Startups are directly approaching VCs and micro-VCs, instead of coming to angel networks. These VCs have their own limited partners (LPs) who are driven by their investment thesis. They are very choosy in terms of the number of deals that they do and so you see the number of deals being closed reducing.

Many large investors are also floating their own accelerator programmes. For example, Sequoia has done that with Surge and Kalaari Capital has floated KStart. The reason is that there wasn’t a good pipeline of promising companies coming from the angel networks for them to invest in.

A lot of corporate entities have also opened up their purses for seed and early-stage investments. They are also paying richer valuations compared to angels since they have larger balance sheets and the investments are being done with a strategic intent, relevant to their existing line of business. At least half of the top 200 companies in India turnover will have a corporate venture arm by 2020. Today possibly less than 10% have one. They would also have made 1-2 acquisitions per company by then. So I see around ₹2,500 crore of seed capital coming in from these large corporates that will help early stage companies.

What are the sectors and kind of entrepreneurs that angel investors are looking to back in 2019?

All of us used to look at the quality of the founder, the size of the market in which they are operating, their business model and quality of their intellectual property. But now investors are looking at the ability of the founder/s to raise future capital as well. Earlier, this was only a criteria that was looked at during a Series C or D round of fundraise. But the ability of an entrepreneur to communicate his ideas and business plan are becoming important for early stage investors as well.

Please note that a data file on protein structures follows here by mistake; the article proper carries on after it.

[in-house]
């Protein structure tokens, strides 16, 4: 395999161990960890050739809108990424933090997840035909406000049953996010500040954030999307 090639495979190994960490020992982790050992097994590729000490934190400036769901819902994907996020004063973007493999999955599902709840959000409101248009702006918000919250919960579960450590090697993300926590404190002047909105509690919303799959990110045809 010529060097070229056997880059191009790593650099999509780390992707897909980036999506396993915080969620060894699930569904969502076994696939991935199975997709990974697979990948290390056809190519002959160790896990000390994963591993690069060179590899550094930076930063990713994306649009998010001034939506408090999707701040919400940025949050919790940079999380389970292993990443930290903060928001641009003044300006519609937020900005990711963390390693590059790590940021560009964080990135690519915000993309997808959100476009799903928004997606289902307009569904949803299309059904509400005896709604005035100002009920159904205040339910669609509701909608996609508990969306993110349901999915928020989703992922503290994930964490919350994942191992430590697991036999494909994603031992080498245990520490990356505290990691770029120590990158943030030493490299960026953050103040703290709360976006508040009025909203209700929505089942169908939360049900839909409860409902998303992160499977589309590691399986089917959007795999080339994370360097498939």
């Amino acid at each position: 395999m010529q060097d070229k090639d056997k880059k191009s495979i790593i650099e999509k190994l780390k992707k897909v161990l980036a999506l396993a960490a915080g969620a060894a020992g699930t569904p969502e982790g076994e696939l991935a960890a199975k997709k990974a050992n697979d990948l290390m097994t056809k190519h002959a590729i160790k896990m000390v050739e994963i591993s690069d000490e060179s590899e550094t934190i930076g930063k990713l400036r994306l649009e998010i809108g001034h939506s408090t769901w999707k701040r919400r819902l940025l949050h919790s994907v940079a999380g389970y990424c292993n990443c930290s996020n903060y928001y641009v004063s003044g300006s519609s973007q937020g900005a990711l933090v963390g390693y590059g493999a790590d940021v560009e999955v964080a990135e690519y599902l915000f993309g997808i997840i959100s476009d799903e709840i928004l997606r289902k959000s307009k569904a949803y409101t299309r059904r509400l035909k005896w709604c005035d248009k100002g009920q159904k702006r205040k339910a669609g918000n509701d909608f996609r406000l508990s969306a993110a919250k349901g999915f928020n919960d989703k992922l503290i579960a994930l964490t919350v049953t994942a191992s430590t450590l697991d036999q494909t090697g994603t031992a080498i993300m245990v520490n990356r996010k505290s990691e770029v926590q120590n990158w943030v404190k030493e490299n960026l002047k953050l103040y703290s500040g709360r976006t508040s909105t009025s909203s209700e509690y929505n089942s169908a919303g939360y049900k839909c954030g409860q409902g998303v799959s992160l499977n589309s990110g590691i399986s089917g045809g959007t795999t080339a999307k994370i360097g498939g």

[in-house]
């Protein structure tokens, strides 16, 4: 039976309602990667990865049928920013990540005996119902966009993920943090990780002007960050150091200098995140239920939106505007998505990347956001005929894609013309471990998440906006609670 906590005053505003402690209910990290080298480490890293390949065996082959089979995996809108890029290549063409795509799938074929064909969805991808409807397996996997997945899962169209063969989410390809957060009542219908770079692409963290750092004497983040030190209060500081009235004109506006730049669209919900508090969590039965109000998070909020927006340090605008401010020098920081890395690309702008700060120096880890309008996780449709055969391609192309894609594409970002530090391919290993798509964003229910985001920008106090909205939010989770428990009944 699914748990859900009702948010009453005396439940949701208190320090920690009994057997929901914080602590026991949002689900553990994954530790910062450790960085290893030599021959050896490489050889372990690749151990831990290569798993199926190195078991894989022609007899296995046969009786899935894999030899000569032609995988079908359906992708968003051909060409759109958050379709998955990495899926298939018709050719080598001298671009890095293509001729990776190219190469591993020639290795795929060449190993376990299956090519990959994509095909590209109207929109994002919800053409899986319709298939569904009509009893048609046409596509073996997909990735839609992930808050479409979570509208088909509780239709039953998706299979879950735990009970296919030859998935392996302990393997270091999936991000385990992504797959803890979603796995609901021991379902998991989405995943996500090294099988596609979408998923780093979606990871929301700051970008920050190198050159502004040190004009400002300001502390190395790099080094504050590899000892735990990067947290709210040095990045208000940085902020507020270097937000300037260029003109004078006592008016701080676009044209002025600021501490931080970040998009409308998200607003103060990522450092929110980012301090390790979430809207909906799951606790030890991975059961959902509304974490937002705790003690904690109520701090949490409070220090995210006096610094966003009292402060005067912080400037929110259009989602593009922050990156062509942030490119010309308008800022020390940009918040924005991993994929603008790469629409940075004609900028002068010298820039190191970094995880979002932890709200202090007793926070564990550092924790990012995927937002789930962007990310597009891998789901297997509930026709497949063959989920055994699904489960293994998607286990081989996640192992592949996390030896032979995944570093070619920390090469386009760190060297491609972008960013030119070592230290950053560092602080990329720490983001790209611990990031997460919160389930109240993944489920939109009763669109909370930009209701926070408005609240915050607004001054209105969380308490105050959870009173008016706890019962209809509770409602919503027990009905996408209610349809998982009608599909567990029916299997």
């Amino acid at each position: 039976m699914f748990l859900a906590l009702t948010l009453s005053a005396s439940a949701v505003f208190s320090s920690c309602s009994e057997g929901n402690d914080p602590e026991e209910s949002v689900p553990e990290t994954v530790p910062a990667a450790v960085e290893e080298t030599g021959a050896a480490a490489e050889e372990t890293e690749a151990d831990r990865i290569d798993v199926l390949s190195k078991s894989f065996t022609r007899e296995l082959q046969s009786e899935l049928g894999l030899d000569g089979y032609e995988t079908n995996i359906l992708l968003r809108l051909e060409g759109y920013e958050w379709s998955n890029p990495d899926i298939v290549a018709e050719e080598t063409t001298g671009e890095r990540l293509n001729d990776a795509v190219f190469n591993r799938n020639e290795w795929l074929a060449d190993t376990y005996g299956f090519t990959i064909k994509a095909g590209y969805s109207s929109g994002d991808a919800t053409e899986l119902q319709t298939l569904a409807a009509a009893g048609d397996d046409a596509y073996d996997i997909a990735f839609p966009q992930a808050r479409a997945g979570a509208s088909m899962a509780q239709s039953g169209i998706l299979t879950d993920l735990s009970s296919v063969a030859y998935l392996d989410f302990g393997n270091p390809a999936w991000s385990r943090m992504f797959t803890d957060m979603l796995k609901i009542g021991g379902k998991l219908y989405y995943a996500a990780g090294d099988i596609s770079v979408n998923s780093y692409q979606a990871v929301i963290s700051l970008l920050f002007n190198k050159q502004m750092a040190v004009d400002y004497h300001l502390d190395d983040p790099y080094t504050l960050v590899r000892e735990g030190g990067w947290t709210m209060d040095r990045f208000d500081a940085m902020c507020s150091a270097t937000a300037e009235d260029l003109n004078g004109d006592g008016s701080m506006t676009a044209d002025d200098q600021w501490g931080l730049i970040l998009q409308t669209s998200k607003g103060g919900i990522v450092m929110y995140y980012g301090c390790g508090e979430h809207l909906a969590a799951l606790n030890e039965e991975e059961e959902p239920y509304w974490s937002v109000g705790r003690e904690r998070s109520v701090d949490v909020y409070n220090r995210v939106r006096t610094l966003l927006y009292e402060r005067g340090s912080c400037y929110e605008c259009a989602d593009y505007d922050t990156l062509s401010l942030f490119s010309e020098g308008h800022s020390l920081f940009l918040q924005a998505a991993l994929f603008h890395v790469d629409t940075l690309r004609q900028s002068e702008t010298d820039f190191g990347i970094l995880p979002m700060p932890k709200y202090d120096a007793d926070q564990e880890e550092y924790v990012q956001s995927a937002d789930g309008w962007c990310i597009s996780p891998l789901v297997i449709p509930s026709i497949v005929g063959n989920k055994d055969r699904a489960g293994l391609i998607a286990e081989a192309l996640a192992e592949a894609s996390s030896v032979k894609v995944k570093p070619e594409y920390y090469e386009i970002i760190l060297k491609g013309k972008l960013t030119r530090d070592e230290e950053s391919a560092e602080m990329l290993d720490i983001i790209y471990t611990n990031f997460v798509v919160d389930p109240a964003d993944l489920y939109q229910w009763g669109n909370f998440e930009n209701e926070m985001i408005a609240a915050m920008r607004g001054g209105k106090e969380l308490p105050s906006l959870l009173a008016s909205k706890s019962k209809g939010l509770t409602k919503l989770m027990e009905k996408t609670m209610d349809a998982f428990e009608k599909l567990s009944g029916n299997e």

A big factor in the Indian startup ecosystem at present is Jio. Most companies that are successful in raising funds have worked out an angle to align with Jio – either ride on the telecom network they have created or partake in their new commerce plans. A lot of investment decisions are being driven by the Jio factor at present. In terms of sectors, I think we will see investment opportunities in new sub-sectors within fintech, entertainment and automotive technologies.

You were quite bullish on cryptocurrencies earlier, but that asset class has faced headwinds in recent times. Are you still bullish?

Globally crypto had had a good year with regulations around settling in place in many countries and the ambiguity getting cleared. Unfortunately that has not happened in India yet. Crypto is still very useful from a blockchain point of view as it allows for the creation of a transparent, user-driven, trust-based digital economy where power shifts in the hands of the users and not an intermediary. This helps in bringing in process efficiencies and bringing down cost of services. So many new business models based on this type of blockchain technology will emerge. I invest in the equity of blockchain companies and am still open to invest in any company that has the right kind of idea based on blockchain.